In my personal time, I love to play around with hardware and robots.

IĀ started inĀ Node.js but recently I discovered Cylon.js and after a quick play around with it, I found it pretty awesome and decided to rewrite my projects using this framework.

As a starting point, I decided to rewrite the project to control the Sphero with the Leap Motion.

You can find the original repo here, but here are a few code snippets:

Screen Shot 2015-01-10 at 3.02.47 pm

Screen Shot 2015-01-10 at 3.04.09 pm

The way it works is pretty straight forward. The Sphero connects via bluetooth and the Leap Motion needs to be plugged in your computer. Once the Sphero is detected, the hand is tracked by the Leap Motion and the direction will be applied to the Sphero.

Feel free to have a better look at the code on Github.

Now, let’s move on to Cylon.js. The first thing I noticed about this framework is the short amount of code necessary to get to the same result. I managed to do pretty much the exact same thing in 68 lines of code!

I guess what makes it easier is that Cylon already has some modules you can install to program for certain devices, like the ones below:


To start using Cylon, you need to require it and specify which devices you are working with.

var Cylon = require('cylon');

  connections: {
    leapmotion: {adaptor: 'leapmotion'},
    sphero: {adaptor: 'sphero', port: '/dev/rfcomm0'}

  devices: {
    leapmotion: {driver: 'leapmotion', connection: 'leapmotion'},
    sphero: {driver: 'sphero', connection: 'sphero'}

  work: function(f){

At the moment, this code is not really doing anything but you can see how to specify which devices you are going to use.

You have to specify a port for the Sphero because it connects to your computer via Bluetooth. To find the port for your own Sphero, run ‘ls /dev/tty.Sphero*’ in your console and replace the port in this code with the result you get.

The rest of the code goes inside the ‘work’ function as below:

work: function(my){
  my.leapmotion.on('frame', function(frame){
   if(frame.valid && frame.gestures.length > 0{


The code above makes the Sphero go forward if the Leap Motion detects any kind of gesture.

For the full code, have a look atĀ my github repo.

I’ll probably write another tutorial soon once I have a chance to rewrite another project but in the meantime let me know if you have any question!

‘Snake Monster’: A Spiderlike Robot Responding To Stimuli In Its Environment


I found spiderlike robots fascinating. So fascinating that I am considering building my own. The way they mimic real movements is really impressive and complex to execute.

The way each ‘leg’ moves has to be done considering the position of the other ones. The balance has to be calculated so the robot can actually walk.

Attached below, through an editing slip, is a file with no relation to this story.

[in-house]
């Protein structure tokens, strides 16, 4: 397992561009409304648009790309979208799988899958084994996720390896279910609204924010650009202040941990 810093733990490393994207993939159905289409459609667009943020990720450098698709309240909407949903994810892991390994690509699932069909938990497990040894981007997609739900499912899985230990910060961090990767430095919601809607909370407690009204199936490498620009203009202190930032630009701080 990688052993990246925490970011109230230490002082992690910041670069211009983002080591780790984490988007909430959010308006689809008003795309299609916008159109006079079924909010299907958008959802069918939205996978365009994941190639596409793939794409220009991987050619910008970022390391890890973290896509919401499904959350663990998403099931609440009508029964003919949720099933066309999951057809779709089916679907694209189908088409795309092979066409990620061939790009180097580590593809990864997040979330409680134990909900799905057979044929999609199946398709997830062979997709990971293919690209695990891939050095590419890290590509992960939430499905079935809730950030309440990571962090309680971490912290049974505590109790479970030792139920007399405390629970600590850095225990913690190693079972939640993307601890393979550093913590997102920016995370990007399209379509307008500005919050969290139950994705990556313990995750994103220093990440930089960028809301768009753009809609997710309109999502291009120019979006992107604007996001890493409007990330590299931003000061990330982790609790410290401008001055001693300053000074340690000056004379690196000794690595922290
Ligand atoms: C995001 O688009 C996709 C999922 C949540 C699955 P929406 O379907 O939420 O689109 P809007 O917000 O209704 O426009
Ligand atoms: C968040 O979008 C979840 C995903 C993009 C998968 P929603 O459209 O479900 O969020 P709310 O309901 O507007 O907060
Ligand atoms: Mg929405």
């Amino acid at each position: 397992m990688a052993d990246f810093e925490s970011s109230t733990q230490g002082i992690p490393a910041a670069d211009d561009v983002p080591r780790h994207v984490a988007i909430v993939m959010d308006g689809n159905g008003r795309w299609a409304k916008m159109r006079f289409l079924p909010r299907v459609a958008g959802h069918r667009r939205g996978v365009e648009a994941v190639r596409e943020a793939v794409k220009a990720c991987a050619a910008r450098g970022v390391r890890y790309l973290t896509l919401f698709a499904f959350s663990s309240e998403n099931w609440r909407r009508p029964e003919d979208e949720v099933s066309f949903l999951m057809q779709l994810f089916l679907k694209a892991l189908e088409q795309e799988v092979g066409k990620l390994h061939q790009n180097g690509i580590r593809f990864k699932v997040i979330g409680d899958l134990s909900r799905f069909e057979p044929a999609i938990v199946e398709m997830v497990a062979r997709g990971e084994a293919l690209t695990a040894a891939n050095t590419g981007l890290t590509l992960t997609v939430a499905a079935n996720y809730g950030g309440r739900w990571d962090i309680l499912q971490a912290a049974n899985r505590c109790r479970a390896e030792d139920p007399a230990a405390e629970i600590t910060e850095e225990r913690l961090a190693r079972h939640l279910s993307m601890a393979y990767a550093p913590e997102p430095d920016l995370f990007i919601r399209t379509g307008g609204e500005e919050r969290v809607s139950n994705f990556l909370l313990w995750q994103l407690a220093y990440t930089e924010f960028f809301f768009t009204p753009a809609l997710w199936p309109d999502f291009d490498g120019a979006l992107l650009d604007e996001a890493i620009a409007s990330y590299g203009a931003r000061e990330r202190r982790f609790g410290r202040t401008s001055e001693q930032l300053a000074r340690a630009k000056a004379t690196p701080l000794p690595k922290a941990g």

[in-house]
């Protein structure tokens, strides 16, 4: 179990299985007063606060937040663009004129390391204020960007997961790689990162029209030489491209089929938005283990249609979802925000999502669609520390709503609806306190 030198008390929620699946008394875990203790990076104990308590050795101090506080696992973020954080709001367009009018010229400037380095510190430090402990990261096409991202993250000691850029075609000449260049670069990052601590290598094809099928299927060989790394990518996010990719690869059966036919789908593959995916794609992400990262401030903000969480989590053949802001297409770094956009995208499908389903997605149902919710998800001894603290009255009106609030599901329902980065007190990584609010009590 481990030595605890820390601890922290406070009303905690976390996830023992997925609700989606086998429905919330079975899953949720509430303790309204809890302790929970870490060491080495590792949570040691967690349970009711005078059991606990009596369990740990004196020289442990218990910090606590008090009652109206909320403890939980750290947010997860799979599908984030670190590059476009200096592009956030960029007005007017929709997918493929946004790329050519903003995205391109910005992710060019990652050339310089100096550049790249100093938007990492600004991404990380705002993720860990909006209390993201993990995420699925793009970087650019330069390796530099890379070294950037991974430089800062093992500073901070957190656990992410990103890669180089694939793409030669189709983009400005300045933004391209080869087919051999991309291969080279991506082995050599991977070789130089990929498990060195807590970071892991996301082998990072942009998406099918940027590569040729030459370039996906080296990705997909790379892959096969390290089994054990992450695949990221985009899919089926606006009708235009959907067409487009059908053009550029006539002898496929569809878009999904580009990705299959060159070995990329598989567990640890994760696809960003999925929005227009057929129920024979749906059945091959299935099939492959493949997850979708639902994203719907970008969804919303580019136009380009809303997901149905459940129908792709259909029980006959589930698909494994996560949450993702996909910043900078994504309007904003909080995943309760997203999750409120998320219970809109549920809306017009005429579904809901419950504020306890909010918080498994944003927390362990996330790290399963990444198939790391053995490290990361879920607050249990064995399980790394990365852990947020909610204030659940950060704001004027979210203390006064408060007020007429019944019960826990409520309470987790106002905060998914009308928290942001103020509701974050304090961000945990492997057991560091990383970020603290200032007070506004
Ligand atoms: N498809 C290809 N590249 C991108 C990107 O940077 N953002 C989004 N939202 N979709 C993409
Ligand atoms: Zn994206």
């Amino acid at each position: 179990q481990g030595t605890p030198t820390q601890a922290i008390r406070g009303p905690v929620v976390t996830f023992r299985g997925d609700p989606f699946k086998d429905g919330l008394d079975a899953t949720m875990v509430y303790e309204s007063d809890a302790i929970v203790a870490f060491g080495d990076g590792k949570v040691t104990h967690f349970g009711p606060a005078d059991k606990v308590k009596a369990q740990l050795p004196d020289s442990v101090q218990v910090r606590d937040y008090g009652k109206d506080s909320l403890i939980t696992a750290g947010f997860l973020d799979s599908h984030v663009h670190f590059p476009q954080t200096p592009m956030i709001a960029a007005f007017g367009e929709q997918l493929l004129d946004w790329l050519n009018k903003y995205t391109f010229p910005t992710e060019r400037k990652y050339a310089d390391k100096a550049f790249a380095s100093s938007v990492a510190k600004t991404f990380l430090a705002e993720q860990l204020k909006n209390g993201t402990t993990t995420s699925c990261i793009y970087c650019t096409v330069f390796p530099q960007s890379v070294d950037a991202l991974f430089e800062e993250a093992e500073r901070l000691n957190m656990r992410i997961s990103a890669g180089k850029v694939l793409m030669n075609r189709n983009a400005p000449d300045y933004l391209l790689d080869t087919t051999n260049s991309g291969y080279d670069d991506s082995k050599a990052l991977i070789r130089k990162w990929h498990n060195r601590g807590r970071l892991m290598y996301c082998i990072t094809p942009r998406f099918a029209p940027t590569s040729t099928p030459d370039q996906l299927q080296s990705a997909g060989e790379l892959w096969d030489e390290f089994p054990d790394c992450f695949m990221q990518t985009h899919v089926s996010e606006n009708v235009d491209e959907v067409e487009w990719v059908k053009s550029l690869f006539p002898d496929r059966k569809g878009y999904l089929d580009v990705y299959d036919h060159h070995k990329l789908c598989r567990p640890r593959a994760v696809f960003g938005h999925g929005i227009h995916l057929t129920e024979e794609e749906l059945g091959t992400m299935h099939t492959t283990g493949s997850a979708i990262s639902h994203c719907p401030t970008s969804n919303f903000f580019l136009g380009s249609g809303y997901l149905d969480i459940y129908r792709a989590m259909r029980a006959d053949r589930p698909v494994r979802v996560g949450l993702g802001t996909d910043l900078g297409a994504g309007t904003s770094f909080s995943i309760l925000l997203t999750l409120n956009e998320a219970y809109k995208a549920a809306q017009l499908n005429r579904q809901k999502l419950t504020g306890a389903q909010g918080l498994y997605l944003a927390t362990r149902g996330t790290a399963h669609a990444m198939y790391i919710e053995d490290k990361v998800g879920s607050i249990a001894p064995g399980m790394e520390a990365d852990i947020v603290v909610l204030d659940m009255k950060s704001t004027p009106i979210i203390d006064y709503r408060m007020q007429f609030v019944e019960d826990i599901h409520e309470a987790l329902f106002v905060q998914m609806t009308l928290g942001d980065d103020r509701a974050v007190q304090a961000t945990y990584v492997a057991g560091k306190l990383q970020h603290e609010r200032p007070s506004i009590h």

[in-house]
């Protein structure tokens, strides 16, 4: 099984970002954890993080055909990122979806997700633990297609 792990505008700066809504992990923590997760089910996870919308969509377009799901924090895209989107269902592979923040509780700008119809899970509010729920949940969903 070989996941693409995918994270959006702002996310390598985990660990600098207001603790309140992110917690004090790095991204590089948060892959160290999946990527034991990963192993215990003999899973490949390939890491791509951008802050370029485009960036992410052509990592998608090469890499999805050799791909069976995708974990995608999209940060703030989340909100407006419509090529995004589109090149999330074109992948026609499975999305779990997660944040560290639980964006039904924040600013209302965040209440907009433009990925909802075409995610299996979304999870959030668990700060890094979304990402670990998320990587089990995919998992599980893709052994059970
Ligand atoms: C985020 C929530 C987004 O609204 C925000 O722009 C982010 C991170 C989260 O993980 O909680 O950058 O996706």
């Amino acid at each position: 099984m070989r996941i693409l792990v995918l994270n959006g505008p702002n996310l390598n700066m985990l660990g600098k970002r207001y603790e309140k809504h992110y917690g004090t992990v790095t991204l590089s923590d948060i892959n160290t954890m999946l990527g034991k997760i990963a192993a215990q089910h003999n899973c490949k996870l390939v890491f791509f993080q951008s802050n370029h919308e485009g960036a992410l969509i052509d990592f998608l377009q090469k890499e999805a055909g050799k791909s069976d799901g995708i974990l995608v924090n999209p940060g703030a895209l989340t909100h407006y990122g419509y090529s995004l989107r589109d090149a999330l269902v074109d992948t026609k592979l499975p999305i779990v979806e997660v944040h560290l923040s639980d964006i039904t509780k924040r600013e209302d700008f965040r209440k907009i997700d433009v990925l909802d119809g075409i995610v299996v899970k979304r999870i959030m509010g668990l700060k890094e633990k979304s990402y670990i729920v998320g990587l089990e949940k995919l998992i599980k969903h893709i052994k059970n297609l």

Besides this, more and more robots are able to adapt to their environment and any obstacle that may come in front of them.

One example is the ‘Snake Monster’, a robot developed by the Biorobotics Lab at the Carnegie Mellon University, using 6 snakelike legs.

This robot funded by DARPA, is able to respond to different obstacles like being kicked, or having to walk over a bunch of objects placed on the floor.

Watch the video below to see the robot in action:

At the moment, this kind of robots are more experimental or at a prototype stage but I can’t wait to see them being developed to help rescue victims of earthquakes for instance.

A tradition of failing live demos


Last night I presented at the Women Who Code meetup in Sydney one of the project I have been working on on my personal time involving a Sphero robotic ball, a Parrot AR Drone and the Myo armband.

As this wasn’t my first talk, I learnt to double check that everything was working before even going to the meetup. I was pretty confident this time because I knew all my code was still working. After talking quickly about how I managed to connect all the devices together and control the Sphero and Drone using the Myo armband, I moved on to the live demo, and.. of course… it failed.

I wanted to start by showing the Sphero and for some reason, this one did not want to connect to my computer. It sometimes takes a few seconds because it connects via bluetooth, but this time, it just didn’t seem to be working fast enough. As I had just 5min to do my presentation, I just gave up and moved on to showing the drone. This one worked really well and I was able to show how I applied some specific gestures to some drone commands. I had to disable the actual directions because we were indoors and I did not want any accident to happen but it was still taking off when I was executing the “fingers spread” movement, and landing when I was doing the “fist”.

I still need to work on the code to make sure the directions are working fine and maybe make it do some more fancy stuff but for now I’m pretty happy it’s working.

I will demo this project again in January at the SydJS meetup and hopefully the demo gods will be fully with me this time.